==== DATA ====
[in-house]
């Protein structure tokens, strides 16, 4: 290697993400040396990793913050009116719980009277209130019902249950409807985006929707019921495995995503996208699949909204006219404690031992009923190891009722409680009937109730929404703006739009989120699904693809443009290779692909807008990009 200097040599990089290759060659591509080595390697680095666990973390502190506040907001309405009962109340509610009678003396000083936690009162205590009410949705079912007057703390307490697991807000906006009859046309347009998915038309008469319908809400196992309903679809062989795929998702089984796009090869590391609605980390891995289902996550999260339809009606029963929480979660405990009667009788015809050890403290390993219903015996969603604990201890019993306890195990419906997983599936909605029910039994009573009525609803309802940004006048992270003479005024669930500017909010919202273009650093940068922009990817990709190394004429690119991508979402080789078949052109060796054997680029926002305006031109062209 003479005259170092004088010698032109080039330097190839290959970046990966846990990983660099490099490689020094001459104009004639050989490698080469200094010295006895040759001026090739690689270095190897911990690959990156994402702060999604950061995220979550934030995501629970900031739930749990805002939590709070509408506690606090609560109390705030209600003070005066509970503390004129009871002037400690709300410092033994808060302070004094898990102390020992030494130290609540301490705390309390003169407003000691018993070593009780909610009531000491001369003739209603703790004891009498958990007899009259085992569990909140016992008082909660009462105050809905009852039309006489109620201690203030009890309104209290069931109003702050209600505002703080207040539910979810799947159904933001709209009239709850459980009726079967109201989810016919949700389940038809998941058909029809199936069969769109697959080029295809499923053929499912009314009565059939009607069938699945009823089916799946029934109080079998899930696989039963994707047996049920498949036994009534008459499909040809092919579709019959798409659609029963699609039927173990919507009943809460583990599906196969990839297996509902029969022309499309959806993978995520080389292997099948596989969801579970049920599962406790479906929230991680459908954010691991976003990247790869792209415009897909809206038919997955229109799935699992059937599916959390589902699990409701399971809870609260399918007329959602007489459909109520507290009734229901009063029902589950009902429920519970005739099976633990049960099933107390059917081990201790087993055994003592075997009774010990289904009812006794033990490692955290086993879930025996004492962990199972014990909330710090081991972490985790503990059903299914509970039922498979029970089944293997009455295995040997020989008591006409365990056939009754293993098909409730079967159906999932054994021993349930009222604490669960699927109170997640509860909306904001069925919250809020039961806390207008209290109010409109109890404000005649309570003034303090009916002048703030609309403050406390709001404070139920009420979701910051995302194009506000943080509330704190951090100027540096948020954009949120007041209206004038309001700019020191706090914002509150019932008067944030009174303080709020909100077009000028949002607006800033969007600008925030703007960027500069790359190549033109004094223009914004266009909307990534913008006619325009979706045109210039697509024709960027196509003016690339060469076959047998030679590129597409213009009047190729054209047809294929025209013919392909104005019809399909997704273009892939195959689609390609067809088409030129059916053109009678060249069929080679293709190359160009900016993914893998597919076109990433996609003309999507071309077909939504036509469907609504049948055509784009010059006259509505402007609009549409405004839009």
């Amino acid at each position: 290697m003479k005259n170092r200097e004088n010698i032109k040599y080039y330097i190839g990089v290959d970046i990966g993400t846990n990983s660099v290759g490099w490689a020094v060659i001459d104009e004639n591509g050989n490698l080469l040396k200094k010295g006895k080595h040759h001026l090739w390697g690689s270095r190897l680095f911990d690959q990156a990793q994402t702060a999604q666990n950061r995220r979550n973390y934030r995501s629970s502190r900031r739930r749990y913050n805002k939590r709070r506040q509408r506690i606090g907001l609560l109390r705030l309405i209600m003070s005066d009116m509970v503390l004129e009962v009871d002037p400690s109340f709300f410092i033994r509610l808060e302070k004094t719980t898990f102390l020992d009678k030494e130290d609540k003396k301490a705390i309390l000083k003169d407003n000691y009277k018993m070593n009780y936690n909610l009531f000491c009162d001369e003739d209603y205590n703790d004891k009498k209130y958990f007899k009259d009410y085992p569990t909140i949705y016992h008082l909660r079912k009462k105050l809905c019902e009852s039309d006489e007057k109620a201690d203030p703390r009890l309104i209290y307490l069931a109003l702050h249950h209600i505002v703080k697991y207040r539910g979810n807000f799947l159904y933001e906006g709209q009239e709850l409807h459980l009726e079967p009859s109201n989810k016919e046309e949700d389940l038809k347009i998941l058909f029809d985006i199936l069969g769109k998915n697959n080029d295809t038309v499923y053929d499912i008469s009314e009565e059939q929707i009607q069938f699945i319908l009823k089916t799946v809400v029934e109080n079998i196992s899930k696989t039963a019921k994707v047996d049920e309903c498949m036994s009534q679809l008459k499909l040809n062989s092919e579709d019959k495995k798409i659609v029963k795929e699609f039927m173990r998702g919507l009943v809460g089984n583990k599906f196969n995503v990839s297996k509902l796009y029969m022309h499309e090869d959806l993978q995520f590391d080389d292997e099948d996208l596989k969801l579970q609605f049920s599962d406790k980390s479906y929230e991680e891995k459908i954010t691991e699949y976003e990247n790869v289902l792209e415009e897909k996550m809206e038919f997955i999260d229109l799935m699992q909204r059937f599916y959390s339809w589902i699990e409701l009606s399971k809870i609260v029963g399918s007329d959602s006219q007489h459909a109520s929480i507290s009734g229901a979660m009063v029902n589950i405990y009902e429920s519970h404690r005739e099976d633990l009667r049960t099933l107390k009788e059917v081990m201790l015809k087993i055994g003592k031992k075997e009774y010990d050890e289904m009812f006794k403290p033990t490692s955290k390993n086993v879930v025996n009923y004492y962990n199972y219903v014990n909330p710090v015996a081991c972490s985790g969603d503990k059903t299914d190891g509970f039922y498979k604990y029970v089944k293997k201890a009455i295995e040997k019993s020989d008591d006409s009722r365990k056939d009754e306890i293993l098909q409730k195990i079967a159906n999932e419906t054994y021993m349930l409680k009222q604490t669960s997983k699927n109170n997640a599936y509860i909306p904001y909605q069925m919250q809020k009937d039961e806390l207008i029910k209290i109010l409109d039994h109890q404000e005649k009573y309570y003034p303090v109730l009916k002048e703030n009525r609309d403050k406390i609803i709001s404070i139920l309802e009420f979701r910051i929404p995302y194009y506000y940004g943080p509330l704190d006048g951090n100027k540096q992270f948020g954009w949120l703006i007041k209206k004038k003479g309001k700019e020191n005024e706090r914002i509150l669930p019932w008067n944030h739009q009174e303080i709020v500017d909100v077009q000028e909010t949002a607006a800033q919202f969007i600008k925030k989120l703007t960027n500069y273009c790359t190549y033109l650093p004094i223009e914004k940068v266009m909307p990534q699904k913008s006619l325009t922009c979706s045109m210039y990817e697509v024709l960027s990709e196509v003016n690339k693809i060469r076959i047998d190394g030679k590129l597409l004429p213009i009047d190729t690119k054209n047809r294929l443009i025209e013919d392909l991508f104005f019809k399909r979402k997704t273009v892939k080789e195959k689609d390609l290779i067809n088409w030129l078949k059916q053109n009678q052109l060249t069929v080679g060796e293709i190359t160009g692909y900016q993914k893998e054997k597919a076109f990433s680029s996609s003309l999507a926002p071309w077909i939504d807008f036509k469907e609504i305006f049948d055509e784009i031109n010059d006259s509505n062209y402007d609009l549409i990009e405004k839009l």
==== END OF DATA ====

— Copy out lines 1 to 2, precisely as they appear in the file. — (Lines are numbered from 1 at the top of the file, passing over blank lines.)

[in-house]
């Protein structure tokens, strides 16, 4: 290697993400040396990793913050009116719980009277209130019902249950409807985006929707019921495995995503996208699949909204006219404690031992009923190891009722409680009937109730929404703006739009989120699904693809443009290779692909807008990009 200097040599990089290759060659591509080595390697680095666990973390502190506040907001309405009962109340509610009678003396000083936690009162205590009410949705079912007057703390307490697991807000906006009859046309347009998915038309008469319908809400196992309903679809062989795929998702089984796009090869590391609605980390891995289902996550999260339809009606029963929480979660405990009667009788015809050890403290390993219903015996969603604990201890019993306890195990419906997983599936909605029910039994009573009525609803309802940004006048992270003479005024669930500017909010919202273009650093940068922009990817990709190394004429690119991508979402080789078949052109060796054997680029926002305006031109062209 003479005259170092004088010698032109080039330097190839290959970046990966846990990983660099490099490689020094001459104009004639050989490698080469200094010295006895040759001026090739690689270095190897911990690959990156994402702060999604950061995220979550934030995501629970900031739930749990805002939590709070509408506690606090609560109390705030209600003070005066509970503390004129009871002037400690709300410092033994808060302070004094898990102390020992030494130290609540301490705390309390003169407003000691018993070593009780909610009531000491001369003739209603703790004891009498958990007899009259085992569990909140016992008082909660009462105050809905009852039309006489109620201690203030009890309104209290069931109003702050209600505002703080207040539910979810799947159904933001709209009239709850459980009726079967109201989810016919949700389940038809998941058909029809199936069969769109697959080029295809499923053929499912009314009565059939009607069938699945009823089916799946029934109080079998899930696989039963994707047996049920498949036994009534008459499909040809092919579709019959798409659609029963699609039927173990919507009943809460583990599906196969990839297996509902029969022309499309959806993978995520080389292997099948596989969801579970049920599962406790479906929230991680459908954010691991976003990247790869792209415009897909809206038919997955229109799935699992059937599916959390589902699990409701399971809870609260399918007329959602007489459909109520507290009734229901009063029902589950009902429920519970005739099976633990049960099933107390059917081990201790087993055994003592075997009774010990289904009812006794033990490692955290086993879930025996004492962990199972014990909330710090081991972490985790503990059903299914509970039922498979029970089944293997009455295995040997020989008591006409365990056939009754293993098909409730079967159906999932054994021993349930009222604490669960699927109170997640509860909306904001069925919250809020039961806390207008209290109010409109109890404000005649309570003034303090009916002048703030609309403050406390709001404070139920009420979701910051995302194009506000943080509330704190951090100027540096948020954009949120007041209206004038309001700019020191706090914002509150019932008067944030009174303080709020909100077009000028949002607006800033969007600008925030703007960027500069790359190549033109004094223009914004266009909307990534913008006619325009979706045109210039697509024709960027196509003016690339060469076959047998030679590129597409213009009047190729054209047809294929025209013919392909104005019809399909997704273009892939195959689609390609067809088409030129059916053109009678060249069929080679293709190359160009900016993914893998597919076109990433996609003309999507071309077909939504036509469907609504049948055509784009010059006259509505402007609009549409405004839009």